Enough tangent, back to the argument. Religious groups can harp all day on moral issues of offering birth control as part of their insurance plans but the reality that they do not want to face is that, regardless of it being available in the insurance plan, their congregation would still practice contraception methods in some form. The other side of the argument, that some how they are subsidizing the use of contraceptives is totally crazy. The mandate specifically says that rates will not go up as a result of this. Let’s look at the insurance company for a minute because this is the best thing that could have happened for them. The insurance costs of raising a child are enormous compared to providing birth control so it’s a win-win for them.

Obama is not shoving contraception down the throats of everyone but merely making it financially available to everyone. That’s it. It’s the person’s decision to take it or not. Because it is a free will decision, arguing that this mandate violates the First Amendment is absurd. Now if it was “crazy religious fanatics are required to take birth control every day” then you have something, but merely making something available to the greater public and arguing it violates your rights? Give me a break.

Banking, in a nutshell

Posted: February 23, 2012 by alephnaughty in Economics
Tags: , ,

What do banks do? Two things. First, they maintain their customers’ deposits, paying interest on them for the privilege. Second, they lend some of their customers’ funds to creditworthy borrowers, charging them interest for the privilege. Banks make money, in brief, by taking a bit off of the top when transferring interest payments from their debtors to their depositors.

What is the economic value of what banks do? Banks perform the important tasks of liquidity & maturity transformation. In so doing, they play the role of financial intermediaries–institutions that match savers with borrowers, facilitating investment. Investment, in turn, is a critical driver of economic growth.

A depositor, in general, wants to invest in a short-term, highly liquid vehicle. That is, she wants to be able to, on a moment’s notice (short maturity), convert her investment into cash (high liquidity). A bank deposit offers her just that. As long as her savings reside in the bank they yield her interest. Whenever she wishes, however, she may make a withdrawal, converting her investment into cash without warning.

A borrower, in general, wants to provide a long-term, illiquid vehicle. That is, he wants to be able to spend his borrowed funds over a long period of time (long maturity), without necessarily being able to convert his purchases into cash in the interim (illiquidity). For example, if he borrows from the bank to buy a house, he may not be able to fully pay off his mortgage until it matures (say, thirty years from now), because his stream of income prevents this. A bank loan offer him exactly what he wants. As long as he makes his payments on time, he need not fully pay for his purchases until his loan matures, which may be well into the future.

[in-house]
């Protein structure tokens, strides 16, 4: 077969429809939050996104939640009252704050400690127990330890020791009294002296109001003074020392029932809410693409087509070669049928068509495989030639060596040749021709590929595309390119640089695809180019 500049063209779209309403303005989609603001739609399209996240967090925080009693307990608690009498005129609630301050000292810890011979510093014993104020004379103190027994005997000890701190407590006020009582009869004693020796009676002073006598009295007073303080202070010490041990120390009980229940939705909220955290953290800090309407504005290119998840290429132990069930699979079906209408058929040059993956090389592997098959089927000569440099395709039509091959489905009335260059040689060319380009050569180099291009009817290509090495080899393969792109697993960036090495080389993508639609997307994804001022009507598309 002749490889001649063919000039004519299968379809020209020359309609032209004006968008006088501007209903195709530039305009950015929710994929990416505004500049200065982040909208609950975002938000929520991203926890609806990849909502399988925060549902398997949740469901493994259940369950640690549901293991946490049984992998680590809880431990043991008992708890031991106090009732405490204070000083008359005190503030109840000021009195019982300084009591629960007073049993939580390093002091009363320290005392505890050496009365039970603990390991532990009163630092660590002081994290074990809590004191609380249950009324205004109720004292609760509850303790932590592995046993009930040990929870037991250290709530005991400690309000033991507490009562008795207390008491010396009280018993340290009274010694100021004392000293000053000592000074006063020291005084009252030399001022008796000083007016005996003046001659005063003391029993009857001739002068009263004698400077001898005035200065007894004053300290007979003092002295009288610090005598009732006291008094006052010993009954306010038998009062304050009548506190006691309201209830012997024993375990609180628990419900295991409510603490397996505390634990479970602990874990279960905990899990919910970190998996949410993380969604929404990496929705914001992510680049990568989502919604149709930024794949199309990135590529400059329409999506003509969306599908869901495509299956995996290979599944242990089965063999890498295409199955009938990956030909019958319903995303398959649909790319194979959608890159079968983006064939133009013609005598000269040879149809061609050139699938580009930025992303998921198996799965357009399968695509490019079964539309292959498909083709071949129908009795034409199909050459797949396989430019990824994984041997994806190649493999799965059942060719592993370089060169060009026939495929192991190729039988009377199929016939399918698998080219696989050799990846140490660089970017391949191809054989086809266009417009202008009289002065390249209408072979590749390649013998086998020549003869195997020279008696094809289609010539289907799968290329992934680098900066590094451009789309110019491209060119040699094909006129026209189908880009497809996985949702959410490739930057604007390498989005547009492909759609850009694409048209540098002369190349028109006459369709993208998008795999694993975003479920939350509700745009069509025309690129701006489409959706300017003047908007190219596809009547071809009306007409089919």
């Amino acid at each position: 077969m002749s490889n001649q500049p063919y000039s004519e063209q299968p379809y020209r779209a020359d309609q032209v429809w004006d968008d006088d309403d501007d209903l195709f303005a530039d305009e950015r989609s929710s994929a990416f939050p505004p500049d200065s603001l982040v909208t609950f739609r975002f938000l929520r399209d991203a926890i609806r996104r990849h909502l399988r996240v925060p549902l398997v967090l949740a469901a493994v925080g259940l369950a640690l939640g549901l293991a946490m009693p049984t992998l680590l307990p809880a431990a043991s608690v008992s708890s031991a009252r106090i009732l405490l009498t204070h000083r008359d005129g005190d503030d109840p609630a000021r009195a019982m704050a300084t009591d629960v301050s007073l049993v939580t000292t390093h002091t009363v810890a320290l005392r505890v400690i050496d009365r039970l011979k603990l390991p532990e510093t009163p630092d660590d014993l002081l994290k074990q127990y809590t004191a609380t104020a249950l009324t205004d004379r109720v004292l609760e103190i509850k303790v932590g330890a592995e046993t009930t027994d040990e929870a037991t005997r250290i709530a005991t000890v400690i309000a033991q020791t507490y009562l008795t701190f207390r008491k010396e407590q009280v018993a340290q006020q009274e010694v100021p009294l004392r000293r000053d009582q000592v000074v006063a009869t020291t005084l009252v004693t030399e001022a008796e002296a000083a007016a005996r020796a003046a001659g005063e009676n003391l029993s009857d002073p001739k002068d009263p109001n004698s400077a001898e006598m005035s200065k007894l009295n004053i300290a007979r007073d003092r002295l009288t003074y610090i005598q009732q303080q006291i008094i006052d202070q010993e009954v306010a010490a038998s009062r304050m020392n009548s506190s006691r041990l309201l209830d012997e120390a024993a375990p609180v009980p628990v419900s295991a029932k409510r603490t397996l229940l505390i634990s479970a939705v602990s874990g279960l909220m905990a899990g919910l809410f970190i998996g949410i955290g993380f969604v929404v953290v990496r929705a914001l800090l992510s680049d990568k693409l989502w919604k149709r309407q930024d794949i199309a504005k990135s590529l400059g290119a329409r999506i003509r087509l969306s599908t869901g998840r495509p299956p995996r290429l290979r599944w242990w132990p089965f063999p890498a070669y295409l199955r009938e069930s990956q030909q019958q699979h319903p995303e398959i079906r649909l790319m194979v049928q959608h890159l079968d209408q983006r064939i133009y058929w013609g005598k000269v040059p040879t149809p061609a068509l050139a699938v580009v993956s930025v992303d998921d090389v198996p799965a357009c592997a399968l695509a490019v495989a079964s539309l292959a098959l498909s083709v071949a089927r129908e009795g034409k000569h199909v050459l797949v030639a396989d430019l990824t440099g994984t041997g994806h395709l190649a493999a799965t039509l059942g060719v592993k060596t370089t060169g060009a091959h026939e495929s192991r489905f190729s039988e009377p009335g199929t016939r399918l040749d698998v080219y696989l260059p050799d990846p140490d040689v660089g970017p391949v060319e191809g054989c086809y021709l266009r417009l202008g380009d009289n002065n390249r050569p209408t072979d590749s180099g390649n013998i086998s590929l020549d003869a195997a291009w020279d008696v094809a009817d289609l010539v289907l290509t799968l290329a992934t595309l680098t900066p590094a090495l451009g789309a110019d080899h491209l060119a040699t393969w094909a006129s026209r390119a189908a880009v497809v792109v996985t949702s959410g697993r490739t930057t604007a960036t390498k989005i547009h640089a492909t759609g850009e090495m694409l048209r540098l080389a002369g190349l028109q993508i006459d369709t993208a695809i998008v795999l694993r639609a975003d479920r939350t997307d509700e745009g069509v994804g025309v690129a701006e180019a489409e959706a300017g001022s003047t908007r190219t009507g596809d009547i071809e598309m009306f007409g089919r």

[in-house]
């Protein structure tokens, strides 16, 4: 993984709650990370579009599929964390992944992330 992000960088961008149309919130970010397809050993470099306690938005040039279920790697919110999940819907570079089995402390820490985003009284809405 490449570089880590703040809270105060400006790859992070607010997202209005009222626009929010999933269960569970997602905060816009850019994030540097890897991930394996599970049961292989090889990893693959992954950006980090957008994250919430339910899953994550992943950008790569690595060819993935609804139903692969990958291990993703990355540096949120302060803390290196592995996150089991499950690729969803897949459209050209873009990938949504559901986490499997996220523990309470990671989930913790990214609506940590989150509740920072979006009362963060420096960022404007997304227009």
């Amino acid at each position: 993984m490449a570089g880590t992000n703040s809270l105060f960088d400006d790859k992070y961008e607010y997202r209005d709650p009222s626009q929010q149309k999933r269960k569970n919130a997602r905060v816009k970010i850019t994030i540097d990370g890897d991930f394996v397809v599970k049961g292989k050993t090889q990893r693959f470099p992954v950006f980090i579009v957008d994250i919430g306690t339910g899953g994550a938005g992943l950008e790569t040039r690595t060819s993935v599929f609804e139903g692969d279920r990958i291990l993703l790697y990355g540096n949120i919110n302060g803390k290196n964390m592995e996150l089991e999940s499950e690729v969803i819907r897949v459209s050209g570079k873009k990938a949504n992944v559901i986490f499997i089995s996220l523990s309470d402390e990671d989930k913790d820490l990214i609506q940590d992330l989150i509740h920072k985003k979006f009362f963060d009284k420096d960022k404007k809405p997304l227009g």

How do banks manage to match depositors with borrowers, then, given their divergent wants? They manage to do this thanks to the law of large numbers. The withdrawal behavior of each depositor is very unpredictable. Because the behavior of one depositor is independent of the behavior of others, however, the law of large numbers entails that the withdrawal behavior of many depositors is very predictable. A bank that enjoys a large number of customers may confidently predict aggregate withdrawals on a given day, even if it cannot predict how much each customer withdraws. As a consequence, banks keep just enough cash in their vaults (their reserves) to honor these predictable withdrawals, freeing up the remaining funds to be invested with long-term, illiquid borrowers. Banks, therefore, make possible productive investments that would otherwise not be possible, thereby contributing to economic growth.

Sounds too good to be true, doesn’t it? There is, indeed a catch: Exploiting the law of large numbers is only possible because, most of the time, the behavior of one depositor is independent of the behavior of others. If withdrawals become correlated, the business model of banking breaks down. Suppose, for illustration, that a bank invests heavily in one sector of the economy (e.g., housing), believing that this promises the highest risk-adjusted returns for its depositors. Suppose further that many of these investments go belly up, with large numbers of borrowers defaulting on their loans. A depositor, observing this, worries about the ability of her bank to make good on her future withdrawals. Moreover, she knows that if she is worried about this, other depositors must be similarly worried. Even if the bank is in fact solvent, it is never in a position to make good on every deposit simultaneously, for some of the funds have been invested. Knowing that others will make larger-than-usual withdrawals, fearing that the bank is insolvent, it is in her best interest to beat them to it. If she isn’t one of the first to get her money out of the bank, the bank may not be able to honor her deposits, even if it was solvent in the first place.